The Shameless Samaritan

This bothers me heavily. The desire to do good, and the seemingly overly overwhelming odds that oppose.

I ventured to Wal-Mart to find something to drink. I walked through the magazine session and tweeted about how they had no National Geographic Traveler Magazine, thus adding to my growing disdain. However, I noticed a gang of young hooligans making loud noises and knocking things over. I helped the middle aged employees place things back.

They ran screaming through the store and headed towards the exit with items in hand. I walked outside to see them enter license plate-less vehicles and disappear into the night.

I was distraught. I wanted to call the cops, but there was no plate number to give them. I felt helpless.

As I left the parking lot I couldn't help thinking about those darn kids. What compelled them to do such a thing? It was after midnight, and I, a 23 year old adult, was ready to call it quits. Why were these kids even up? Who gave them vehicles???

I knew that we had nothing to drink or eat at home so I decided to swing by the Wal-Mart near the house. After all, that was my initial reason for being there. But as I was preparing to turn in I noticed two familiar vehicles.

It was the same street urchins from the other Wal-Mart! This was my chance. I could help. I could do something right.

I parked far from the entrance, and casually strolled into the building. I began to converse with a frequent door-greeter as if I knew nothing. As soon as the kids walked past us I alerted her to what was about to happen. She said thank you, and I waited for results.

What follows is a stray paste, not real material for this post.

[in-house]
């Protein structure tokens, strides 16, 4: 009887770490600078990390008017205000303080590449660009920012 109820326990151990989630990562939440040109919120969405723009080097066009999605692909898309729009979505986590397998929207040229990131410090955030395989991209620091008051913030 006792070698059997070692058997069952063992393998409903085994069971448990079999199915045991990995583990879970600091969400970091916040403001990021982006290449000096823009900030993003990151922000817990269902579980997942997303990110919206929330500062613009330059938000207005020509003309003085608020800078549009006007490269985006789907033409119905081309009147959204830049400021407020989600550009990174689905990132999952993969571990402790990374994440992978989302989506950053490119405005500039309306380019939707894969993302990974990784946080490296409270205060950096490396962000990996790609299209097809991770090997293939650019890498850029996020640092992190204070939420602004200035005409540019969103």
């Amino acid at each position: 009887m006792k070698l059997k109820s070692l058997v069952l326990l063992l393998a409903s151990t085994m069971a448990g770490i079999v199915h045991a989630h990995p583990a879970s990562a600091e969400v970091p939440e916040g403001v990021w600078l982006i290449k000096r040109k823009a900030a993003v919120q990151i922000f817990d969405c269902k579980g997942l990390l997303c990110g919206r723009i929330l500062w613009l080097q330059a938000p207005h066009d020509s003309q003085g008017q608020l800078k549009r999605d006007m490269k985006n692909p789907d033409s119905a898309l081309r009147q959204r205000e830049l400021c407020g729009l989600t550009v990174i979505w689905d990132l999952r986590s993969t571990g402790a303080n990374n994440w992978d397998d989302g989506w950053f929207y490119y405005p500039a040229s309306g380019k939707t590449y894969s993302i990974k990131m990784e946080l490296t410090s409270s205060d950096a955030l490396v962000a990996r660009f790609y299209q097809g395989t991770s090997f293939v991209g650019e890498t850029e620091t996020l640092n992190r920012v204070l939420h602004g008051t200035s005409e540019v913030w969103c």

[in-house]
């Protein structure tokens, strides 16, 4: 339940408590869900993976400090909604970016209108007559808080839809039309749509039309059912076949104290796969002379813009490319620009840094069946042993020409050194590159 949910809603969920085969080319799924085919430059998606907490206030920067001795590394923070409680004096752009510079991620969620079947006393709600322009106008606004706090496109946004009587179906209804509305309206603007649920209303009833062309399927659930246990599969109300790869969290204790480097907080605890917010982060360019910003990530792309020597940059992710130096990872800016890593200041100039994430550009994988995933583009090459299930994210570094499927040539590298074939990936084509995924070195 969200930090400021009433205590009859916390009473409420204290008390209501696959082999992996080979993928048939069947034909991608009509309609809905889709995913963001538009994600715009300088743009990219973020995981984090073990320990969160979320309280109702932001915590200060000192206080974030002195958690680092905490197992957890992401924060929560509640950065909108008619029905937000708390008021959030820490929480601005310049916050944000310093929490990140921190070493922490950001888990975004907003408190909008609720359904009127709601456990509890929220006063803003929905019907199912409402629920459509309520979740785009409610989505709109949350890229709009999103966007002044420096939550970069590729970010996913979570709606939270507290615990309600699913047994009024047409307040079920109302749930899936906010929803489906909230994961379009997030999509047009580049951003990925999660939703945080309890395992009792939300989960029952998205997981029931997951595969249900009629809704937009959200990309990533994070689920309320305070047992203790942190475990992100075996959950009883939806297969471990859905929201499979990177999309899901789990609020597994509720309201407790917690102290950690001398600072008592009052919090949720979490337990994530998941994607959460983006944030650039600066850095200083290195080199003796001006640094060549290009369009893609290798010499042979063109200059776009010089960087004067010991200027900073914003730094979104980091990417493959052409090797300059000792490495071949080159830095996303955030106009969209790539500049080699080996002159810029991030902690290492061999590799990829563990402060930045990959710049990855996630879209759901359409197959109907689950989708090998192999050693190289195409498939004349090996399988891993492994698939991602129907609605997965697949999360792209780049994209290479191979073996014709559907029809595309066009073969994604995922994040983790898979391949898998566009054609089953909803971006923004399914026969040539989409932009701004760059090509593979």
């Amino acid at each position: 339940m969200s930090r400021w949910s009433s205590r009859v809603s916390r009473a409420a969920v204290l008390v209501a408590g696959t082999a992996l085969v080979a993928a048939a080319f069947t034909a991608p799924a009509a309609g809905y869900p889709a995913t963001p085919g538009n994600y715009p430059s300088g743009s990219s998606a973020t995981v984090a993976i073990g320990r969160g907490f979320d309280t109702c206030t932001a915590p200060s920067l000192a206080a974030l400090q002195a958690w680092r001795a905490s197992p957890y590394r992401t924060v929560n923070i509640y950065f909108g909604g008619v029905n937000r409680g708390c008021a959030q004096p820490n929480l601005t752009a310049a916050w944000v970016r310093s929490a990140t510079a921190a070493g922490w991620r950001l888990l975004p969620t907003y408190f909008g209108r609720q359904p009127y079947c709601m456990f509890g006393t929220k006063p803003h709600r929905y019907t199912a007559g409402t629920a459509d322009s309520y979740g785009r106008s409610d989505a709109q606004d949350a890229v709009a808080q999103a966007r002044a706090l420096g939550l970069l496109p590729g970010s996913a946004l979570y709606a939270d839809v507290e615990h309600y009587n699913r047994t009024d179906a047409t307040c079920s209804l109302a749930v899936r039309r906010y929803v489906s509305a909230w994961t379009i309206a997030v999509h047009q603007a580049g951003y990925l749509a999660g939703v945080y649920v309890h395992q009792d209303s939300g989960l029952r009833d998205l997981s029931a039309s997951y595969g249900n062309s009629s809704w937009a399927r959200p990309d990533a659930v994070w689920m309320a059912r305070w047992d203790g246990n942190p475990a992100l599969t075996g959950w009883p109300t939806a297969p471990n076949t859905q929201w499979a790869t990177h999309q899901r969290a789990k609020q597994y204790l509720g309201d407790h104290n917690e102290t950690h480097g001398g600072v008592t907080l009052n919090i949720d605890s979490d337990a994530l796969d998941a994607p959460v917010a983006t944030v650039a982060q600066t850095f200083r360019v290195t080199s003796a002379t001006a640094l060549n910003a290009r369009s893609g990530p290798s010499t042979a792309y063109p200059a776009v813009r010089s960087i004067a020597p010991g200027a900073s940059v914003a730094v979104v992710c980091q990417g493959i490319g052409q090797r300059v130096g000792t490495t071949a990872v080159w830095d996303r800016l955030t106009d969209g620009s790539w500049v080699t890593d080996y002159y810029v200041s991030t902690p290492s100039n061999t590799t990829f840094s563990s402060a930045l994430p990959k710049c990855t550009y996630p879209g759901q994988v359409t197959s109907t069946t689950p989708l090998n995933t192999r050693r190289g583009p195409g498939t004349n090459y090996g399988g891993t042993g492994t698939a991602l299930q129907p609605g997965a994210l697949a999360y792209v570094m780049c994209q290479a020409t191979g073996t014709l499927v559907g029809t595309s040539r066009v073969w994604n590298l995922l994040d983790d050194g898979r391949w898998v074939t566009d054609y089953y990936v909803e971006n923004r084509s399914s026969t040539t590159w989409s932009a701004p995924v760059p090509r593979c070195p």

Any second things could get out of hand, and I was terribly under dressed. Flip flops, tight jeans, a blazer and a red Life Aquatic with Steve Zizzou beanie.

I saw some of the girls in the distance, and it seemed as if they recognized me, so I left the store in search of the parking lot security. He directed me to the manager who happened to be outside as well, and I told her what was about to happen.

I returned to my car, and sat to watch the events unfold. I had done everything I could, and hoped that justice would be served.

The kids strolled casually out of the store with an aura of clear consciousness. The security car doubled back to follow them, and I could hear them yelling obscenities.

"You ain't so bad without your f***in car," they taunted.

The got in their cars and recklessly sped away.

There I sat. A Shameless Samaritan who had failed to bring justice. Perhaps my red hat was a dead giveaway to a trap, I can't be sure. But I do know that it hurt me. So much so that I didn't go back inside. I was too embarrassed.

I returned home to find my brother and I's college diplomas hanging on the wall. My father said they deserved to be there, and said he was proud that we had achieved success and were now working towards our masters. I told him about my story, and in the same breath he told me I shouldn't get involved.

After all, it didn't directly effect me right? It wasn't my store. I normally can't stand Wal-Mart to begin with. Why put myself in harms way to defend a global giant from petty thieves in adolescence? Why risk myself?

I really don't know. I saw something going wrong, and I believed I had to the power to stop it. Those kids most likely don't have a father who hangs their diplomas, so guess that's where they and I differ. I would have tackled every one of them, male and female if I could have.

But I couldn't.